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Federal papers reveal shredding by NFLPA
CHARLOTTE – The NFL Players Association spent more than $12,000 on document shredding last fiscal year, according to recent federal disclosures.
The NFLPA is required to make annual financial filings with the U.S. Department of Labor and on May 28 turned in its report for the period covering March 1, 2007 to Feb.29, 2008. It showed that the players’ union paid $12,461 for document shredding to Office Shredders, an Elkridge, Md., company.
The NFLPA moved its Washington offices four-tenths of a mile, from 2021 L Street NW to 1133 20th Street NW, last year. According to industry experts, it is not unusual for a company to purge documents as part of a move.
The union is under intense scrutiny for its treatment of retired players, especially those with financial problems and physical disabilities.
The U.S. Senate and House held hearings last year about the plight of retired players amid their claims that the NFL’s disability system is corrupt. Congressional oversight of the issue is ongoing.
The NFLPA and its for-profit subsidiary, Players Inc., also are the subject of a legal battle with a group of retired players. A lawsuit filed by Bernie Parrish, formerly of the Cleveland Browns, and others sought extensive document discovery from the union.
NFLPA executive Gene Upshaw reacted sharply to the Observer’s e-mailed questions about the document shredding.
“Your knowingly malicious attempt to link the routine practice of protecting the confidentiality of financial and other proprietary business records (a practice that every prudent business follows) with ongoing litigation and Congressional oversight hearings is libelous,” Upshaw wrote in an e-mail last Friday afternoon.
About an hour after receiving his response, the Observer asked Upshaw via e-mail if the NFLPA kept a record of what documents were shredded and, if so, if the union would provide a copy of the record to the newspaper.
Upshaw did not respond to that e-mail, or to e-mail and voice mail messages left Saturday and Monday at his office.
The owner of Office Shredders, John Kane, declined to speak to the Observer and, through an office assistant, referred all questions to the NFLPA.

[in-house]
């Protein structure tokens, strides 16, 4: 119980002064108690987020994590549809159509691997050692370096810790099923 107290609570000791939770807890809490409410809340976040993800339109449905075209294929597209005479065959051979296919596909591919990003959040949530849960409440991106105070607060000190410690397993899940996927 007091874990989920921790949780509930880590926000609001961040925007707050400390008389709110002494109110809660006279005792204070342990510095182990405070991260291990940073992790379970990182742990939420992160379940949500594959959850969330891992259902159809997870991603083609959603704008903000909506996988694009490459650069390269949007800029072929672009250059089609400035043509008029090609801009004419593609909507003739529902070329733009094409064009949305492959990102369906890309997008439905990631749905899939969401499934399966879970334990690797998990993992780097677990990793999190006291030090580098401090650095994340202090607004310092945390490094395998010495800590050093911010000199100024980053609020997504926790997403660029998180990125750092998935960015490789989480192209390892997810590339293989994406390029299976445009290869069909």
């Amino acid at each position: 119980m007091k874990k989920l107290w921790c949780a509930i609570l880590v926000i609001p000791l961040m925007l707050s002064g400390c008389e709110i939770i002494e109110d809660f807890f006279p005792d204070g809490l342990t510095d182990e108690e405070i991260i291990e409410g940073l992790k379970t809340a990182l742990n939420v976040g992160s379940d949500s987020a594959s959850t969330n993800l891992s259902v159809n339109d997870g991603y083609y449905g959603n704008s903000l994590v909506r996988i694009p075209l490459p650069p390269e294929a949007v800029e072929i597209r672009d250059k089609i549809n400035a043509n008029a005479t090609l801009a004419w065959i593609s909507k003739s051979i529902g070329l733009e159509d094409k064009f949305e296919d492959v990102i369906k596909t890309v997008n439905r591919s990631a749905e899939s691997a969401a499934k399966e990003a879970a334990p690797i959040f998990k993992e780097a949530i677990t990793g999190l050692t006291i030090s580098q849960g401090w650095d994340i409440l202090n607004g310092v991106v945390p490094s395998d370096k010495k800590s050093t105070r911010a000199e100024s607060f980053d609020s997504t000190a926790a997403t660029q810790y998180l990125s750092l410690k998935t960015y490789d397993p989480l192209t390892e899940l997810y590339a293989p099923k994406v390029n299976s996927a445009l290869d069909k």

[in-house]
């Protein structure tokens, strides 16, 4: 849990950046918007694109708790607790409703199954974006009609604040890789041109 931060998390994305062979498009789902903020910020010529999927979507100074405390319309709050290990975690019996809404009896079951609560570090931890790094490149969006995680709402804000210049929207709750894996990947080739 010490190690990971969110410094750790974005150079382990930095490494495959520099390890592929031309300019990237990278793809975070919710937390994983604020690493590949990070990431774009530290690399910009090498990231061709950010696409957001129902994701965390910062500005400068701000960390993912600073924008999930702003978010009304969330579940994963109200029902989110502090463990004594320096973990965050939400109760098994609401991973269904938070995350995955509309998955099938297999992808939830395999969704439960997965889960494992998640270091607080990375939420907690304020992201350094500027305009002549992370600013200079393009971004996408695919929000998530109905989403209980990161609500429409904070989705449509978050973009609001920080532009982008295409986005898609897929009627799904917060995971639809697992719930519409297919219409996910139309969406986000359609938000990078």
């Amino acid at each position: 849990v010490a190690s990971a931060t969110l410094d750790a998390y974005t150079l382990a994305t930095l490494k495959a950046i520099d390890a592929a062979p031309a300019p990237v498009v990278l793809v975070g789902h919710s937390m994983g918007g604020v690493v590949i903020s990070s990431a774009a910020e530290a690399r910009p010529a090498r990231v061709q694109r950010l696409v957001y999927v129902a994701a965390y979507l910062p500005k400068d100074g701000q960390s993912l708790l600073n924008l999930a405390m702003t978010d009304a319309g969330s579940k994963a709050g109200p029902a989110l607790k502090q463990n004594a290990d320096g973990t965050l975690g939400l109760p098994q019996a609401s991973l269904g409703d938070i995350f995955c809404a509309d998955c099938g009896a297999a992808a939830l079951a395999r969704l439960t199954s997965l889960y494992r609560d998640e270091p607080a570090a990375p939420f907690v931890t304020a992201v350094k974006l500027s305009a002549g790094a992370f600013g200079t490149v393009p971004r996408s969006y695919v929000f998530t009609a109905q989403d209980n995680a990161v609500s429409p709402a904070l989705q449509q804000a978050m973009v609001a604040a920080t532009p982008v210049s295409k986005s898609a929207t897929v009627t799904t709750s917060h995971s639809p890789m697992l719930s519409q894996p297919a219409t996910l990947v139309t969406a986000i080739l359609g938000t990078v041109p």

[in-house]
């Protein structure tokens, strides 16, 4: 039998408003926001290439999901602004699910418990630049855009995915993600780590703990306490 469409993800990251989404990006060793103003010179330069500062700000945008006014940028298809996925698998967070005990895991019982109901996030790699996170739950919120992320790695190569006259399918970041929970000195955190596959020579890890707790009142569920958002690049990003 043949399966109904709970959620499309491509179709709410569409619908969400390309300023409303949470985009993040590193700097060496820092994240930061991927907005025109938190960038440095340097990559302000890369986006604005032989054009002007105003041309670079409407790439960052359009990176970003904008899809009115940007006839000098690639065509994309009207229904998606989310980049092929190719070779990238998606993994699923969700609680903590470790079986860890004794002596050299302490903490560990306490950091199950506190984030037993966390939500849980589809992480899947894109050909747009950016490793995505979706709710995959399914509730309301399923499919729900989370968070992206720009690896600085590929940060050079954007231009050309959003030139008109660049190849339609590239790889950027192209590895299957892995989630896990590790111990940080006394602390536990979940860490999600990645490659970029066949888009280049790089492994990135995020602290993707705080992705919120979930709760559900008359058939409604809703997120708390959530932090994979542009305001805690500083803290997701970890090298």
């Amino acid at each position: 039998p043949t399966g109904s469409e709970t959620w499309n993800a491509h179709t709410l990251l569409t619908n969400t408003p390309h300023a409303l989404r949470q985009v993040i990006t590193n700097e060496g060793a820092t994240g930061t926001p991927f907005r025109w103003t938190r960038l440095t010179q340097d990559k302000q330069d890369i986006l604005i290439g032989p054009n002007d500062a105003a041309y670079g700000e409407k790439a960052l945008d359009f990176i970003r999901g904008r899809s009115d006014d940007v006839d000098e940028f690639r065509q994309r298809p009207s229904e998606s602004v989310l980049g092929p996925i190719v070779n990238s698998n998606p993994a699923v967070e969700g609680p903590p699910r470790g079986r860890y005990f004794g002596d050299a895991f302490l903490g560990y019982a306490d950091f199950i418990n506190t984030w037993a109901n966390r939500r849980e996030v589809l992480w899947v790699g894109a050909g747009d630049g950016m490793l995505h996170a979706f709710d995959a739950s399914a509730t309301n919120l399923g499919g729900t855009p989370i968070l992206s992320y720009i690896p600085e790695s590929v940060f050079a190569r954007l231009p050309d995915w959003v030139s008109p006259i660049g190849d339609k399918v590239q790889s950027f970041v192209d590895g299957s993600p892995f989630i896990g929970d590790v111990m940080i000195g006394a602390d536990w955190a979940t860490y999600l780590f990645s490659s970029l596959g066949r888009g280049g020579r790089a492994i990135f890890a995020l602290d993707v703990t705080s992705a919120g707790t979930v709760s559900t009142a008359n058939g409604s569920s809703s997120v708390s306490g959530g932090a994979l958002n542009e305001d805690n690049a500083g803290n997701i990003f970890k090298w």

Office Shredders is a division of a company, also owned by Kane, that was paid $59,897 by the NFLPA for relocation services last year, according to the federal filing.
Representatives from two document shredding companies, one in Charlotte and the other in Washington, told the Observer that pricing methods for paper destruction vary, but a commonly used rate for large jobs is 10 cents per pound.
At that rate, the amount paid by the NFLPA to Office Shredders would equal 124,610 pounds, more than 62 tons.
The Observer calculated how much that would be if all the paper were standard 8.5-by-11-inch copy paper and discovered the stack would have been 4.8 times the height of the Bank of America tower, Charlotte’s tallest building at 875 feet.
David Wright, owner and general manager of Proshred in Charlotte, said most shredding companies have about two or three jobs a year the size of the one done for the NFLPA.
“In our experience, it tends to be a company that has no ongoing purging calendar for their record retention process,” Wright said.
The union’s annual reports for fiscal 2006 and 2007, filed after the Labor Department began requiring unions to make detailed accounting of receipts and disbursements, did not list any expenses for paper shredding.
Carolina Panthers NFLPA player representative Jason Kyle said he wasn’t aware of the document shredding but said it didn’t strike him as unusual.
“I don’t know what we spent cleaning out the toilets, either,” said Kyle, who was elected by teammates to serve as their primary representative to the players’ union.
Rep. Linda Sanchez (D-Calif.) said the NFLPA surrendered most of the documents requested by the House subcommittee — which she chairs — that held an oversight hearing last summer regarding the NFL disability system.
“I’m not really in a position to say that I can really make anything of the amount of money they spent on shredding documents, or what documents they might have been shredding,” Sanchez said. “I don’t really have a sense as to why, or what they might have been trying to get rid of.
“All I can really say about the matter (of) the NFLPA (is) I have not really been impressed with their past lack of advocacy for retired players.”
Parrish declined to comment on the document shredding and referred questions to his attorney, Ron Katz of Palo Alto, Calif.
Katz said he has received numerous discovery documents from the NFLPA in the Parrish case and that the union has resisted providing certain papers. For example, he said the union resisted providing documents related to Upshaw’s income and that the judge in the case sided with the union.
“Obviously, you don’t know what they haven’t produced,” Katz said. “We have no way of knowing. I can’t say whether they have or haven’t (provided all required documents in the case). They’ve told me they have, and we have no independent reason to believe they haven’t.
“It strikes me that it would be normal to get rid of documents when you move. We have to go by the integrity of their lawyers, and I have no reason to question the integrity of their lawyers.
“They are officers of the court, just like me, and (document discovery) is done on the honor system.”
Katz said the case is under a judge’s protective order, requested by the NFLPA. As a result, he said, certain documents are for attorneys’ eyes only and he cannot show them to Parrish or other retired players involved in the case.